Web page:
Useful for a small group of people, but addictive and abusable. In the acute setting and some cases of true neuropathic pain, have some benefits.
Like opioids, the problem is they induce euphoria - and persistent pain is a complex phenomenon with low mood being one of the components. So we prescribe a drug which isnt helping the pain, but it temporarily makes patients feel better for a few hours - so of course they will like it. But is it much better than asking them to drinking a few pints to take their minds off things? No - very short term, great - but long term, harm and dependence have potential to rear their heads.
Persistent pain doesnt respond well to pharmacology - it needs a psychosocial approach (Pain toolkit is good as a starting point) - this takes time, we dont have much of it, nor resources. So can see why prescribing a short acting euphoriant can be seen initially as success.....until they come back for more wanting higher doses........Same principle as applies to opioid prescribing concerns - and benzos etc....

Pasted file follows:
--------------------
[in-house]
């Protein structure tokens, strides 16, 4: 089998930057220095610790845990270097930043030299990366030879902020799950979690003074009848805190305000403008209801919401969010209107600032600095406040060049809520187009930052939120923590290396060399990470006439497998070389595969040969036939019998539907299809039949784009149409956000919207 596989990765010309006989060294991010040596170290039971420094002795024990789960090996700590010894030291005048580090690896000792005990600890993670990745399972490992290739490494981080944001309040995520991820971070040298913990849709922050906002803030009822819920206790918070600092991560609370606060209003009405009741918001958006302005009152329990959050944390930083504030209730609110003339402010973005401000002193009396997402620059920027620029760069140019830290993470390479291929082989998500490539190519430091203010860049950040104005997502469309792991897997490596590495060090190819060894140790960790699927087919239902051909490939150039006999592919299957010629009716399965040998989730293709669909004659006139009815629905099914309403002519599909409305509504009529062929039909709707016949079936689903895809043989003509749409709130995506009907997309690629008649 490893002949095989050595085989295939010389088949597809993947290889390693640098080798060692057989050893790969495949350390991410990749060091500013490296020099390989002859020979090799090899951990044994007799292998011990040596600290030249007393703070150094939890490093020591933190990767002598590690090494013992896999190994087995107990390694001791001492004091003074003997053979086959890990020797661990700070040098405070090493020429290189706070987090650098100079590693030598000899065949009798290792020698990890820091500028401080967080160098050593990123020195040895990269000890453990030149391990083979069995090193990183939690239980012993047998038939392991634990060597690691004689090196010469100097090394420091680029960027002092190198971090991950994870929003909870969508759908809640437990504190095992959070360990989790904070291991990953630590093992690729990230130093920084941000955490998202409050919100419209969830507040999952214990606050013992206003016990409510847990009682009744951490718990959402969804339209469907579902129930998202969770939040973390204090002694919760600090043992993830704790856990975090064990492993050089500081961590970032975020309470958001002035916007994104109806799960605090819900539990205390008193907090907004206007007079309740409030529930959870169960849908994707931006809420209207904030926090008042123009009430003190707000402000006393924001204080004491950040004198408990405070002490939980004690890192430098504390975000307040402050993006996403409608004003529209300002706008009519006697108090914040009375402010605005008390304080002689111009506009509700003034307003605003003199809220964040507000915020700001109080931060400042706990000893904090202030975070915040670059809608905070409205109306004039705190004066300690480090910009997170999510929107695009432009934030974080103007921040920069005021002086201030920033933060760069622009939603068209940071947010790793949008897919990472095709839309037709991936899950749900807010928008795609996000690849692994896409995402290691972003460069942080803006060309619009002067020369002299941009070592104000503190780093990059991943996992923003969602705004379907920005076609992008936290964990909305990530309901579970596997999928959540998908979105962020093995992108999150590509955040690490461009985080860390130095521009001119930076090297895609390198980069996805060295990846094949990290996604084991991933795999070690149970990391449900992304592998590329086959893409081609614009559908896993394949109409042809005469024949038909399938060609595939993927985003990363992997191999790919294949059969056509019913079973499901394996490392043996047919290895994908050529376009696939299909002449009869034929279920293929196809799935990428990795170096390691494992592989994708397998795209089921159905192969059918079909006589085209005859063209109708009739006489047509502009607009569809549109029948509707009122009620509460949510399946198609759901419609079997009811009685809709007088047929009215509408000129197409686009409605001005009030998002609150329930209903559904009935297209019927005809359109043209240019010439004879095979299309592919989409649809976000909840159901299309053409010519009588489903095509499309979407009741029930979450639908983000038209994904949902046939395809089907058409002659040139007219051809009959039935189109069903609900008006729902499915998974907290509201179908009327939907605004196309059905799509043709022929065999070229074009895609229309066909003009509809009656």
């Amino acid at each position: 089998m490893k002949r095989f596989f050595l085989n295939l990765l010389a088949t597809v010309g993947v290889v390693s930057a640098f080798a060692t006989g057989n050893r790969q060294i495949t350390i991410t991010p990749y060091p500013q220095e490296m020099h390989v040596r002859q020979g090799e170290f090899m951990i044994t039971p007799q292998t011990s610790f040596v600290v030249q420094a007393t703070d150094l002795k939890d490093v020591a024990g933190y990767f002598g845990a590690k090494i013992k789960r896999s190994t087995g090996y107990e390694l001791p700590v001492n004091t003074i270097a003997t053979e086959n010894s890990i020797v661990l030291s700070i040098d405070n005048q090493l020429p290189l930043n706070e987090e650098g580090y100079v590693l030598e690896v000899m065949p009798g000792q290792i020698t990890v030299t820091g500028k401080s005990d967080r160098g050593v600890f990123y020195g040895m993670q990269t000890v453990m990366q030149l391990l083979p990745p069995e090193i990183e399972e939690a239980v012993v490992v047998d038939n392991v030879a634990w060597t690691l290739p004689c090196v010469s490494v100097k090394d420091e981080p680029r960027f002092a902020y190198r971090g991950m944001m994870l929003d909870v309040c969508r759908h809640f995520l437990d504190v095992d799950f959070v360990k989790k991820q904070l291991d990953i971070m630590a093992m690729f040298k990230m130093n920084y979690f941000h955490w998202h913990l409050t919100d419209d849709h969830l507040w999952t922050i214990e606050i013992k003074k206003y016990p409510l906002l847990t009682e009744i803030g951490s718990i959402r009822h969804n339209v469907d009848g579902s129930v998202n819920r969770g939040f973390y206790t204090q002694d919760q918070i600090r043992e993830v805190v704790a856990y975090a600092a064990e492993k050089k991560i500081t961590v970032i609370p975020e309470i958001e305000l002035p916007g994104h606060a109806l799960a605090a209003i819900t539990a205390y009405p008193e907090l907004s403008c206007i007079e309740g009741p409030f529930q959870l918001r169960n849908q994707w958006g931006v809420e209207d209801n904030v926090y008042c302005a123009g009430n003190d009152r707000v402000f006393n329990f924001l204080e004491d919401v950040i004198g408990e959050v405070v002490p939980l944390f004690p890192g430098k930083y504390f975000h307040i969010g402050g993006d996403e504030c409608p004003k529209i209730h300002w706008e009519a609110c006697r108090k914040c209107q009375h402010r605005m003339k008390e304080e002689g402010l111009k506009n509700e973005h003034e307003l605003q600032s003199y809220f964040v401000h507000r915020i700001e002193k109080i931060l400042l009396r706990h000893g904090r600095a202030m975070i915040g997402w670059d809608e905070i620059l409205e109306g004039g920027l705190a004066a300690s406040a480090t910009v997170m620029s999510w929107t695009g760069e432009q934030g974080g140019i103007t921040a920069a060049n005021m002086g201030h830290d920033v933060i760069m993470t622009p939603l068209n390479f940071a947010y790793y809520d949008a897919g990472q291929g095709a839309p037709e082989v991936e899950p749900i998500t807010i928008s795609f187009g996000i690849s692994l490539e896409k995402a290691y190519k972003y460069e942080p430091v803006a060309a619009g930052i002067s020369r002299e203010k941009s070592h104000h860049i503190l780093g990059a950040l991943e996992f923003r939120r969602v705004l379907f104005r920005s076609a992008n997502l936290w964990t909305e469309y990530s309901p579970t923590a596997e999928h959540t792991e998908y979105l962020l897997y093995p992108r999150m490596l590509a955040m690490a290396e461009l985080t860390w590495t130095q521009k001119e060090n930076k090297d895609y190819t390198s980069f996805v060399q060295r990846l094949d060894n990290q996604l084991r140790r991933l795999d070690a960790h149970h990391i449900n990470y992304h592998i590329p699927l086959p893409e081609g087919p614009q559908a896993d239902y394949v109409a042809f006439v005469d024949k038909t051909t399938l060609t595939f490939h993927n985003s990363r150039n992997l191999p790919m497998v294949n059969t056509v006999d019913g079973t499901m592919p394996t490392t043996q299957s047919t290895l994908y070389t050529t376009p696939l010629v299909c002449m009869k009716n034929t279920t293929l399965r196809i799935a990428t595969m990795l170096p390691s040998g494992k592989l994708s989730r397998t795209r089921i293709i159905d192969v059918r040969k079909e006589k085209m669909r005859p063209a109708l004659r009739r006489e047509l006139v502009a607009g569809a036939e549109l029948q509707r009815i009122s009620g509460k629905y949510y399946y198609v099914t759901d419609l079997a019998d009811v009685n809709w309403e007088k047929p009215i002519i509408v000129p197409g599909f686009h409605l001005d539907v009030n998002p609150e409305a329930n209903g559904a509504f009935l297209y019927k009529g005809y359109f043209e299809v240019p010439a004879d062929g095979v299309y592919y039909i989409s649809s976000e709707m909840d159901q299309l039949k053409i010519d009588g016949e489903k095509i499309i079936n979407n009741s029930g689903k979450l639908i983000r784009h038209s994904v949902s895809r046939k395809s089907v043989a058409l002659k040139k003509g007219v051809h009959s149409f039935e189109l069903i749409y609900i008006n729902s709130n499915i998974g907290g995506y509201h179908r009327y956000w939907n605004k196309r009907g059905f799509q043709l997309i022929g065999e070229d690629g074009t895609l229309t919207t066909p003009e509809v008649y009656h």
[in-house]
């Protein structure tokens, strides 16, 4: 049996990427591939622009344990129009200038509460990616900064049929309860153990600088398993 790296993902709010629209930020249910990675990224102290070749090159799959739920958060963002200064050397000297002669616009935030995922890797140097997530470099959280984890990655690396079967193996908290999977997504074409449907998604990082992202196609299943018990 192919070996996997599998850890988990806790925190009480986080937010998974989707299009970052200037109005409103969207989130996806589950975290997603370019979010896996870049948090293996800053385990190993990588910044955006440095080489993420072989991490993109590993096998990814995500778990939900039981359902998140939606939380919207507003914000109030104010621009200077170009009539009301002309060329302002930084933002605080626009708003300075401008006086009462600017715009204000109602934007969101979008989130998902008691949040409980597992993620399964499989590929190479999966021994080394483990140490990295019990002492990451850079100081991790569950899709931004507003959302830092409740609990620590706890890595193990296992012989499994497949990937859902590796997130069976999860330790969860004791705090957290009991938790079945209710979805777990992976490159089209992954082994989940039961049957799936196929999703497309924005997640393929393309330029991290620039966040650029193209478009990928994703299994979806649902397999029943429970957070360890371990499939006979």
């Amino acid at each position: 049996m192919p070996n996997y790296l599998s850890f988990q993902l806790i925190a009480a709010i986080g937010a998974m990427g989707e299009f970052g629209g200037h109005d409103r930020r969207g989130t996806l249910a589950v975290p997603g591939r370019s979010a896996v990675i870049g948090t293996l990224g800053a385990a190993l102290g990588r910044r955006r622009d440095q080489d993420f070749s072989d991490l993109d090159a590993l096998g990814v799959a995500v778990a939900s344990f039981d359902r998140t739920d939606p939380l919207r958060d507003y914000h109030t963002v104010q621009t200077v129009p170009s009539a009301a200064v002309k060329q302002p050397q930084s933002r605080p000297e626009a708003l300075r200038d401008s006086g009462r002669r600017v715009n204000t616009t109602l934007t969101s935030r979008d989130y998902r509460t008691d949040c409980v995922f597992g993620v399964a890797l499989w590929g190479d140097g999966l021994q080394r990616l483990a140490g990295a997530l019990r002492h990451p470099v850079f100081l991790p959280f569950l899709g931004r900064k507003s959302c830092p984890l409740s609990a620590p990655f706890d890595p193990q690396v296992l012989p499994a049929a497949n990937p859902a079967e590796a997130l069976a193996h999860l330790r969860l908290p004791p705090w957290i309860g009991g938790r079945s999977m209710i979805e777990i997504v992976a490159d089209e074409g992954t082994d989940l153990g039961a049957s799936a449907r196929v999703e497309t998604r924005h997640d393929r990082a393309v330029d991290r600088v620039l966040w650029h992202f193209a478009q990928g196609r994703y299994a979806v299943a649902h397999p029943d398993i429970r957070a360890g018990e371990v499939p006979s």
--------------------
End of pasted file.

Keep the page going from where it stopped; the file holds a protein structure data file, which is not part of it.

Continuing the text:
In response to the medicolegal argument for prescribing - it's about note keeping. If you make clear notes that antibiotics are likely to offer nothing I'd love to hear any case that won this by going to their solicitor. The Centor criteria, the Traffic light system - as long as it's documented. If anyone has documented this and been found lacking I'd love to hear about their experiences
Depends what they're being bullied about - if its abusable drugs then they need training on saying now and lots of support from fellow colleagues and senior staff and very clear policies on when they can say no to prescribing (e.g. pregabalin, benzos etc in a patient with substance misuse issues)
Also a clear no tolerance policy
Alas with general practice become more and more busy what this suggests is we no longer have the time to support each other
Great - next pregabalin and gabapentin. None of these things should be on repeat except in exceptional cases